In school I had a professor who repeatedly warned us about keeping personal data on
Often I'm curious about what's changed in a git repository.
git log is a good start, but it's focused around the commits themselves. This requires everyone to write great commit messages. Luckily the git cli interface can easily give me more information.
git log can take a directory argument, which will filter the commits to only the given directory. This is very helpful for a monorepo. The next step is to list out the changed files in each commit.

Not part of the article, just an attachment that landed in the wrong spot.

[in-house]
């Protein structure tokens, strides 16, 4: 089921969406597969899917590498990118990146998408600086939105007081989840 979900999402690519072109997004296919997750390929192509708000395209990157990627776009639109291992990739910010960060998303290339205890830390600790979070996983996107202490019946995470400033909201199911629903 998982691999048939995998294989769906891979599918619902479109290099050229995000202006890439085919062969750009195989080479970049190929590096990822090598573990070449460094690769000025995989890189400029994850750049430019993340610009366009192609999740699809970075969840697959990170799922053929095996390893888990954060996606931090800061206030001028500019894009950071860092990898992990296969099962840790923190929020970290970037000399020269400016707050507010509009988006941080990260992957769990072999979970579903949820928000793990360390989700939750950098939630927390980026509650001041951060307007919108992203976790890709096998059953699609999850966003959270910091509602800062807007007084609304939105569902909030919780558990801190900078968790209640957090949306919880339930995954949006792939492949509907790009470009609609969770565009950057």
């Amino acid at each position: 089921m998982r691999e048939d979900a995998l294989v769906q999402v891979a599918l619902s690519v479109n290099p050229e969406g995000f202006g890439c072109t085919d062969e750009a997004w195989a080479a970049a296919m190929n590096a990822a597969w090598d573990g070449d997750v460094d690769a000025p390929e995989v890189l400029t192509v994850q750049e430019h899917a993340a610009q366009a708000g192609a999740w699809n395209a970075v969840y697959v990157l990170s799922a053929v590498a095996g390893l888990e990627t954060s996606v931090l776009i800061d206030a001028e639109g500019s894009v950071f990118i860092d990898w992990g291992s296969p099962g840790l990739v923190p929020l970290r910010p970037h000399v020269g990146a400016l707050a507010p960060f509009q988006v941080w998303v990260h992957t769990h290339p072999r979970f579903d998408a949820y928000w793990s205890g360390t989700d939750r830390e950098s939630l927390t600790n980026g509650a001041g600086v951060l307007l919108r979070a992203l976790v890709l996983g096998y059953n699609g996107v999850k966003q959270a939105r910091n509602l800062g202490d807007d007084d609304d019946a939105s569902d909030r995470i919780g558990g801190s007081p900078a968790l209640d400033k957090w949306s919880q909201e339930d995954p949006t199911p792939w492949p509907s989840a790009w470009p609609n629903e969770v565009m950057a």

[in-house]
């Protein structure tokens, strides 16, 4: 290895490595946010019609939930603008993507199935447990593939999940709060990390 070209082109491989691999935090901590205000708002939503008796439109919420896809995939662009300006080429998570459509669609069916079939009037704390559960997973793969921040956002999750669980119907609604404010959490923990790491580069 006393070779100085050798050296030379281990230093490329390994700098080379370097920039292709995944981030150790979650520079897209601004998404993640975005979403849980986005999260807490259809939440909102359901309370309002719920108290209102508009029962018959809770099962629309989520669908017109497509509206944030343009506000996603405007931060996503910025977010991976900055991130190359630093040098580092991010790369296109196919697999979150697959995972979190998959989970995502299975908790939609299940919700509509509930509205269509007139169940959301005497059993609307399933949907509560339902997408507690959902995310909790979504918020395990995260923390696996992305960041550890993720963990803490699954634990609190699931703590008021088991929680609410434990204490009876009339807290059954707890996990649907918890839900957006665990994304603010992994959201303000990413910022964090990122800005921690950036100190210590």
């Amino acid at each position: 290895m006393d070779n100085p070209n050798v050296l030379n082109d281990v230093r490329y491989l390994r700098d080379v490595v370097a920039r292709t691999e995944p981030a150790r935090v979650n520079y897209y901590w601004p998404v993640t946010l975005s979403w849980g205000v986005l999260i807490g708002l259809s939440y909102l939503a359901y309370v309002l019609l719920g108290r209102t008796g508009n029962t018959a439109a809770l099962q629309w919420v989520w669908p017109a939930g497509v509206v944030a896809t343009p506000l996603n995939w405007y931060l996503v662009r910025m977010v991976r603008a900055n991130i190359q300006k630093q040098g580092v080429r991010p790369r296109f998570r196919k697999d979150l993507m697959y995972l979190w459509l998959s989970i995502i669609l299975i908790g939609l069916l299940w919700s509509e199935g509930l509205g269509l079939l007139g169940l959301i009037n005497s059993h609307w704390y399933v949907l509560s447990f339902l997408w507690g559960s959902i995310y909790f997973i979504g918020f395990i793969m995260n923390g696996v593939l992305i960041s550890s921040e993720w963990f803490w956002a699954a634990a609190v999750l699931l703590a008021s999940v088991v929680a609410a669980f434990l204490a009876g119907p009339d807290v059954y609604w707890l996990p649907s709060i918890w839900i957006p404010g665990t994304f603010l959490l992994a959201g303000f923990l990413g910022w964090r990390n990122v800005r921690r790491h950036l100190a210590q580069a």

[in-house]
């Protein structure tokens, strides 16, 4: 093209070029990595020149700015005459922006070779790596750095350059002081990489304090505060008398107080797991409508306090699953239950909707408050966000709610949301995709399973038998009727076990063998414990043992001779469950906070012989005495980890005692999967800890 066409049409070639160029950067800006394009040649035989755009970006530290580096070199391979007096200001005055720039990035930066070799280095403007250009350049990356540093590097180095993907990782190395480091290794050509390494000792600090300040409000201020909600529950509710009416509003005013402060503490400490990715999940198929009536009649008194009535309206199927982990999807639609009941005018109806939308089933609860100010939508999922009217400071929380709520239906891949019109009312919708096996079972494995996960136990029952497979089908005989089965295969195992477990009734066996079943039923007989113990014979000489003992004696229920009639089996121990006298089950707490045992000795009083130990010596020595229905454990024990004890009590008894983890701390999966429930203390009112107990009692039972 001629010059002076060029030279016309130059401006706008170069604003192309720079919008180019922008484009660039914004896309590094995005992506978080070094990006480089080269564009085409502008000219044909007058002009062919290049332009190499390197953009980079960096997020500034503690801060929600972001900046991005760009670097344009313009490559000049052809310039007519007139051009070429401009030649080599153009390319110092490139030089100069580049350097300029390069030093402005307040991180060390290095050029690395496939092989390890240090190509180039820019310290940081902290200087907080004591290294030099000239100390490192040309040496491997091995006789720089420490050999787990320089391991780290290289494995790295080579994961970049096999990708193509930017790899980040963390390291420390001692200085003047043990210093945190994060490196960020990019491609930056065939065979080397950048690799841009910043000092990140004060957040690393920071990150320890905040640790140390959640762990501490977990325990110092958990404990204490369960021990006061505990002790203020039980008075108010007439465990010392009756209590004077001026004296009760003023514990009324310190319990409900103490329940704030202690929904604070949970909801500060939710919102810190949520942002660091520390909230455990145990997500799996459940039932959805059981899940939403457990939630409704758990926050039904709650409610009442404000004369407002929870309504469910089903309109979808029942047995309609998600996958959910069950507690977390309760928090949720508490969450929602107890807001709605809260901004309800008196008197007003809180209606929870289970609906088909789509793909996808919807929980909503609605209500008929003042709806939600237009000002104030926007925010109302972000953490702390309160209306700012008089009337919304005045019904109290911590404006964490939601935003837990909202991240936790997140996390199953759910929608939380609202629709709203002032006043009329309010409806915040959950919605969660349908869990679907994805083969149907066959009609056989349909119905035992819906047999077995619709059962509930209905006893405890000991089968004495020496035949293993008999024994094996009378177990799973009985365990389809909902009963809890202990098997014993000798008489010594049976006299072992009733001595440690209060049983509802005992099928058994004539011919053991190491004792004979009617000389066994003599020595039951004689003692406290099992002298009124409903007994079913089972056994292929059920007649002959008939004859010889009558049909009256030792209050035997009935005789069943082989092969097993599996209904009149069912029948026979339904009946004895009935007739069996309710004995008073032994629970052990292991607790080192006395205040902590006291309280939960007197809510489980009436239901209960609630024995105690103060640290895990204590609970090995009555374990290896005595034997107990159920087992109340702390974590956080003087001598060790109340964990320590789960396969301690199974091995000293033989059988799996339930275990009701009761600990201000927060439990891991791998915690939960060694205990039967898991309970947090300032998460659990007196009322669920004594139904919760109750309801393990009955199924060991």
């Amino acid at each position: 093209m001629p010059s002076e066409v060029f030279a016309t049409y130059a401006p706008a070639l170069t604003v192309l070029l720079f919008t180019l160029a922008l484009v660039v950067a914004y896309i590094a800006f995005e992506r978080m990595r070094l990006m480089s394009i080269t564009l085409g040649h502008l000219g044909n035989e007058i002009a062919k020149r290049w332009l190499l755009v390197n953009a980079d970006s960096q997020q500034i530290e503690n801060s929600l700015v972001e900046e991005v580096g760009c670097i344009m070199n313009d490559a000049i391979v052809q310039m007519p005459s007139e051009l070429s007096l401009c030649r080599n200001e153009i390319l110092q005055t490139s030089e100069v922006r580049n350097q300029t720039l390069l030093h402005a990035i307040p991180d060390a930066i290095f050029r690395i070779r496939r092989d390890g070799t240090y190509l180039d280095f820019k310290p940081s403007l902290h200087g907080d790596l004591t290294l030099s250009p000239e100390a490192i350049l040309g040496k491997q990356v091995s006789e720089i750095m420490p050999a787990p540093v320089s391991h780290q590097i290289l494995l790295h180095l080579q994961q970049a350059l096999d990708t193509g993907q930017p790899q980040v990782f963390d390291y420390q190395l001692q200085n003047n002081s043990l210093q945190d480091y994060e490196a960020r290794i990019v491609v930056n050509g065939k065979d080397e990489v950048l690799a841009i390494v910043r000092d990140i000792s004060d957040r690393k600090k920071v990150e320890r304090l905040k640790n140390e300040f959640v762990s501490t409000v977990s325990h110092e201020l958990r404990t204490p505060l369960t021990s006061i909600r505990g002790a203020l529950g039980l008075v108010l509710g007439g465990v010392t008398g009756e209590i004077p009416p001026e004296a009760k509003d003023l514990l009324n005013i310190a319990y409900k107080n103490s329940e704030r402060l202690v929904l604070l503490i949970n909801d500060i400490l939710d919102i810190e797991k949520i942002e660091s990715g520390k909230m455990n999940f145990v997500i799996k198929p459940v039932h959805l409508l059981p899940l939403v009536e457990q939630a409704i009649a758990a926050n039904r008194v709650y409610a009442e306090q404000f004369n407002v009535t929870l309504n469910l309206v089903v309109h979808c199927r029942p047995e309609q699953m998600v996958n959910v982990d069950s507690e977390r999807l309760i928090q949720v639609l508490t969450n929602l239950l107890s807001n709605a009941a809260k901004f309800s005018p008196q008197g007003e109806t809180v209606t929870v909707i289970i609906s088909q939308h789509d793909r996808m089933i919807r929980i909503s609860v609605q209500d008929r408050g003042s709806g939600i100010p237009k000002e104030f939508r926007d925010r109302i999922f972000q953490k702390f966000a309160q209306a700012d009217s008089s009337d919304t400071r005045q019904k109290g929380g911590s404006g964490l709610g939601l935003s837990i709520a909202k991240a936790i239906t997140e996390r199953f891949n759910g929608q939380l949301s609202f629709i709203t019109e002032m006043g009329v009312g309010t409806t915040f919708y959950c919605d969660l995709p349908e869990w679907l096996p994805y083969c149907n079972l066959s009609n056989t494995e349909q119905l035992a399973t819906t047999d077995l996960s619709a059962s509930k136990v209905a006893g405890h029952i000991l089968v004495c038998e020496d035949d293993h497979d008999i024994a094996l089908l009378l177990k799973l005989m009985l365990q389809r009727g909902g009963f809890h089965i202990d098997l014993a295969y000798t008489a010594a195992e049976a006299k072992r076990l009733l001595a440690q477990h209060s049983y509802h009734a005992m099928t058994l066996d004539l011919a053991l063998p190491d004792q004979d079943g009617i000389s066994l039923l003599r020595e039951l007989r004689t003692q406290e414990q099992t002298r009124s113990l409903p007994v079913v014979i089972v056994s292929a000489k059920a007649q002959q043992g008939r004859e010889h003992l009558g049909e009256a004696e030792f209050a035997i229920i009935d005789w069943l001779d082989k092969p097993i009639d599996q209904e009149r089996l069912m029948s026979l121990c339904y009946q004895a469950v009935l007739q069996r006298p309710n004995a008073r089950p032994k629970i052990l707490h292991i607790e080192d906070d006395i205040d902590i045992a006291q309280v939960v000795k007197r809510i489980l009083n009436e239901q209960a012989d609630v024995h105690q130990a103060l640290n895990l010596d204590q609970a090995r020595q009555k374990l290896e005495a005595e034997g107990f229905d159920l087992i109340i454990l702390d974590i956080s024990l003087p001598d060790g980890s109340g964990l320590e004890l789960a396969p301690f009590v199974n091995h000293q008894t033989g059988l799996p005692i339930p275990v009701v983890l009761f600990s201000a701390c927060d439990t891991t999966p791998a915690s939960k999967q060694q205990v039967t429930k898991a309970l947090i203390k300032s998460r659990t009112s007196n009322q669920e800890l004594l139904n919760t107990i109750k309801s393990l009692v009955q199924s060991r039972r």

git log --stat accomplishes this, but can be overwhelming if there is a very large commit in the history.
git log --shortstat shows the number of files and lines changed, without listing them.
--shortstat will sometimes let you find the commit you are looking for, but you may want more information about the files that were changed. In this case
git show --name-only <the sha of the commit> will list the commit and the files that are changed within it. This is often what I'm looking for to get an overview of what the commit is about.